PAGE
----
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Scratch the Surface


Written by Josh K Stevens — Midwest gangster Deuce Walsh is having a bad day. He woke up beaten and with a gun shot wound, in an abandoned factory on the edge of town. The two men he’s just killed weren’t goons for the Chianti brothers coming to finish the job their bosses started, but two innocent[…]

Sherlock Holmes and the Eye of Mad Bear


Written by John Elvin — Every so often crime fiction lovers stage that old debate – should the famous characters of the genre be laid to rest with their authors when they pass on, or can we allow other writers to take them up and give them new mysteries to solve? John Elvin is clearly in[…]



Written by Emma Kavanagh — 2015 is looking like the year of the psychological thriller, with a string of new novels giving crime fiction lovers a view deep into the hearts and minds of criminals and cops alike. Our latest list of Recommended books (right) includes several psychological thrillers by female British authors. Could Welsh writer Emma Kavanagh’s latest, Hidden,[…]

The Lie


Written by CL Taylor — There are so many crime fiction book series these days that it’s refreshing to come across an author who likes writing one-off psychological thrillers. The Lie is CL Taylor’s second novel, and is a book that will grab you from the very first sentence, never letting go until the final full stop. Normal life[…]

Attica Locke talks about Pleasantville


After The Cutting Season and Black Water Rising, African-American author Attica Locke returned to the crime bookshelves earlier this month with the release of Pleasantville. We’ve been sent a short video with the author, where she talks about her writing. It might surprise you to find out that Pleasantville is a real neighbourhood in Texas,[…]

Child 44


Written by Tom Rob Smith — First published in 2008, Child 44 put Tim Rob Smith on the map as an author of taut, gritty crime fiction. Like Gorky Part, it used Soviet Russia as its backdrop – with all the nuances of communist justice. Also like Gorky Park it’s now been adapted for film, with Tom Hardy,[…]

Double Mortice


Written by Bill Daly — Double Mortice is the much anticipated sequel to the gritty Glasgow procedural Black Mail, and sees the return of long-in-the-tooth DCI Charlie Anderson, still one step away from retirement. It’s a compelling tale that shows us Glasgow’s face of affluent gentility as well as the violent underbelly of a modern city. Michael Gibson[…]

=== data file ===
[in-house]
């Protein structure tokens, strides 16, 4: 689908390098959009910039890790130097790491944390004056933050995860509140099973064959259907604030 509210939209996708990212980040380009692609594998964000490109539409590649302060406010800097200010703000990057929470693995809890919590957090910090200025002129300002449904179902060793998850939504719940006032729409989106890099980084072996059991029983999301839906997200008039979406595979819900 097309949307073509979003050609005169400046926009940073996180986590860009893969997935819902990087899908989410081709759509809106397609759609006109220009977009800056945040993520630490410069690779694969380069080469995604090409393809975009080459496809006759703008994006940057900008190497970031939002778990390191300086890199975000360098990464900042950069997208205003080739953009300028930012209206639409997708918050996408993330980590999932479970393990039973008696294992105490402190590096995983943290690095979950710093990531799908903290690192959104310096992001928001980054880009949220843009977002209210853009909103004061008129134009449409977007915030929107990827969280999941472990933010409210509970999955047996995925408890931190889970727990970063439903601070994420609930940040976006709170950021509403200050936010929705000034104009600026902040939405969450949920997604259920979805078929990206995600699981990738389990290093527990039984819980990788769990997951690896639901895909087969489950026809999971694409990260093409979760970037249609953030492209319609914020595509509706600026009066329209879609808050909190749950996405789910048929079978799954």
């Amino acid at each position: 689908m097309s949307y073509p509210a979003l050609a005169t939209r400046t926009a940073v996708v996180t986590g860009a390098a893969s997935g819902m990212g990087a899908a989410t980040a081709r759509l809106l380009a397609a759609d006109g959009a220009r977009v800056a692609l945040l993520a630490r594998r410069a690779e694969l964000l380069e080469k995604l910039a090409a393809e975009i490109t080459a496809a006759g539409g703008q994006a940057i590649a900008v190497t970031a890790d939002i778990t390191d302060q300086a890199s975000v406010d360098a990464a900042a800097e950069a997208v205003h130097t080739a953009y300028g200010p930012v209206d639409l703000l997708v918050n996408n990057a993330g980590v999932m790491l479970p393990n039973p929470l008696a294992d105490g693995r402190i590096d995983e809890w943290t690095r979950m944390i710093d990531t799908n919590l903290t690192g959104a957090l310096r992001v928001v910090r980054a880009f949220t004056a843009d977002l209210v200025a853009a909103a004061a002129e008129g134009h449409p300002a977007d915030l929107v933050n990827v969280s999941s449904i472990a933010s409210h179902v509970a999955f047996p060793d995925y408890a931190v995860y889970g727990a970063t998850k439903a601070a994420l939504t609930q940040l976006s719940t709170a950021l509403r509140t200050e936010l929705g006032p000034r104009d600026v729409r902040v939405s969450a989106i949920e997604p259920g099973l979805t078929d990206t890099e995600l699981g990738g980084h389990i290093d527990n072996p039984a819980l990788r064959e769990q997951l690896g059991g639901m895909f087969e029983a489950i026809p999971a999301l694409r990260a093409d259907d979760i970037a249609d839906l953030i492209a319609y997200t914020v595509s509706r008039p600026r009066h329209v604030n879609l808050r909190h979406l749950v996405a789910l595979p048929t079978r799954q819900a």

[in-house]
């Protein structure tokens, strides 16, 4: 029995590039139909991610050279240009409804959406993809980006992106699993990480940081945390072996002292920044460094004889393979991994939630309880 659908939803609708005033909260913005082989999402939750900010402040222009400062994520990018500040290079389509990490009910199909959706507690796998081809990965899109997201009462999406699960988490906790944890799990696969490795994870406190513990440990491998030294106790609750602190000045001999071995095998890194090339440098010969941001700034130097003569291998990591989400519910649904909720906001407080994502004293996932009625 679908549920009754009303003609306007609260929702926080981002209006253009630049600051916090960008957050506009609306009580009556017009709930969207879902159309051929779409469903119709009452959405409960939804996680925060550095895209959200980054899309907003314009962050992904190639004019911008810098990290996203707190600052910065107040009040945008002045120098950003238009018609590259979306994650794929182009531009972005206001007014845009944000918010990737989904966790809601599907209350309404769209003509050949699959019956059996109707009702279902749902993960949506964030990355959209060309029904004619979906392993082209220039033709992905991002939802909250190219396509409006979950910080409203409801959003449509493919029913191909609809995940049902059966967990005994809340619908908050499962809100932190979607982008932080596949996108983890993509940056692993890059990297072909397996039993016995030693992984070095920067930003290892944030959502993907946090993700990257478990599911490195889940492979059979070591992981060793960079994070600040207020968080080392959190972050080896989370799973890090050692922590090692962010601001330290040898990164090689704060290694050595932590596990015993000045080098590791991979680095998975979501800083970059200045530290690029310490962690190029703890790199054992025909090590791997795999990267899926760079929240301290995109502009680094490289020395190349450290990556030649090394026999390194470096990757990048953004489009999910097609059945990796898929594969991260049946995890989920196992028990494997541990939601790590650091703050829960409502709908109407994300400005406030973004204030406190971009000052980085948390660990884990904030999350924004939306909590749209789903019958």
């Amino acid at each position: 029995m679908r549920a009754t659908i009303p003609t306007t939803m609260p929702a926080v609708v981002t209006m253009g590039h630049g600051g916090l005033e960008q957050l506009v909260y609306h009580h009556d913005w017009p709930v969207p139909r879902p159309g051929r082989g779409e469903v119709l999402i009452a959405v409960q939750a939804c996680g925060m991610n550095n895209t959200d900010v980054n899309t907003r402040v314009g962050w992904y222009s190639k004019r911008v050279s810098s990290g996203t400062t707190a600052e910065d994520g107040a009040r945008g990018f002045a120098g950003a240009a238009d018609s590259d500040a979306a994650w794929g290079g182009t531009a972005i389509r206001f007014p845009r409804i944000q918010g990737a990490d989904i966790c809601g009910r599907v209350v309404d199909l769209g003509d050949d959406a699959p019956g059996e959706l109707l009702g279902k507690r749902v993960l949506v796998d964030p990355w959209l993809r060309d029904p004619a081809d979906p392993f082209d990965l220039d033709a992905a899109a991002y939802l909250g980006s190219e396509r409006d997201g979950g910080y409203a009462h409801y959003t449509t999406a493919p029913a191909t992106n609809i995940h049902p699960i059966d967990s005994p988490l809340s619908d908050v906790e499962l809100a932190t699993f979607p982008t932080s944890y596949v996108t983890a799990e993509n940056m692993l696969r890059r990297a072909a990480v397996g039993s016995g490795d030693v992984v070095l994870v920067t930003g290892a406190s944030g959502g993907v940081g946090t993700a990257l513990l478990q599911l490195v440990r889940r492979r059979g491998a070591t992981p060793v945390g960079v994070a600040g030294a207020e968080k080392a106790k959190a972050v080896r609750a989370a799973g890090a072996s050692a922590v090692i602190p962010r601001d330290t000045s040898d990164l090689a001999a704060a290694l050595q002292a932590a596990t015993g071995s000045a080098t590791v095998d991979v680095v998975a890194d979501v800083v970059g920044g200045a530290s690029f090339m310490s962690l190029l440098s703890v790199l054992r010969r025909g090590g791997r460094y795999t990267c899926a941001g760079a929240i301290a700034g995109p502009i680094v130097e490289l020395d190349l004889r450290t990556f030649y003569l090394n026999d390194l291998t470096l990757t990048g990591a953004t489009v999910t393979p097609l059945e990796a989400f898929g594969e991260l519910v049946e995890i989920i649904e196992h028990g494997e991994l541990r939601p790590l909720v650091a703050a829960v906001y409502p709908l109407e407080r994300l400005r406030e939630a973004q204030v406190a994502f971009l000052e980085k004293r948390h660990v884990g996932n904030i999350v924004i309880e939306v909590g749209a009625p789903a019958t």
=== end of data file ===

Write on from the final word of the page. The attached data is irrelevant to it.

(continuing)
Latin American crime fiction: 10 authors to try


From Mexico all the way down to Tierra del Fuego, Latin America is a diverse region. However, it’s fair to say that most of its countries have two things in common. One, a troubled history, and two, a distrust of the police. So it’s no surprise that crime fiction does not have a lengthy tradition in this part[…]

The Father


Written by Tom O Keenan — Sean Rooney is as much of a mess it’s possible for a person to be. That he’s not a corpse is a miracle in itself. He used to be a forensic profiler, but a life pursuing psychopathic killers took its toll and he quietly retired. Now he’s trying to drink[…]

A classic revisited: Heed the Thunder


Jim Thompson’s second novel Heed the Thunder is a sprawling, multi-generational epic following the descent of the Fargo clan at the turn of the 19th century. Although not a noir in the strictest sense, its ominous style and cruel but sympathetic characters show clear signs of the pessimistic pulp fiction Thompson was later known for.[…]

Time of Death

Time of Death

Written by Mark Billingham — Crime fiction’s grumpiest copper is back. DI Tom Thorne has recovered from his ordeal on the remote island of Bardsey (read our review of The Bones Beneath) and is enjoying some long overdue family time. With his partner, fellow officer Helen Weeks, he’s trying to make the best of the[…]

First look: The New Inspector Sejer novel


Today we got our hands on what looks to be some solid gold Nordic noir. Yes, Harvill Secker has sent us an early copy of The Drowned Boy, the latest by Norwegian writer Karin Fossum which is out 4 June. The cover is simple but enticing, with what looks to be a moody reflection of some[…]


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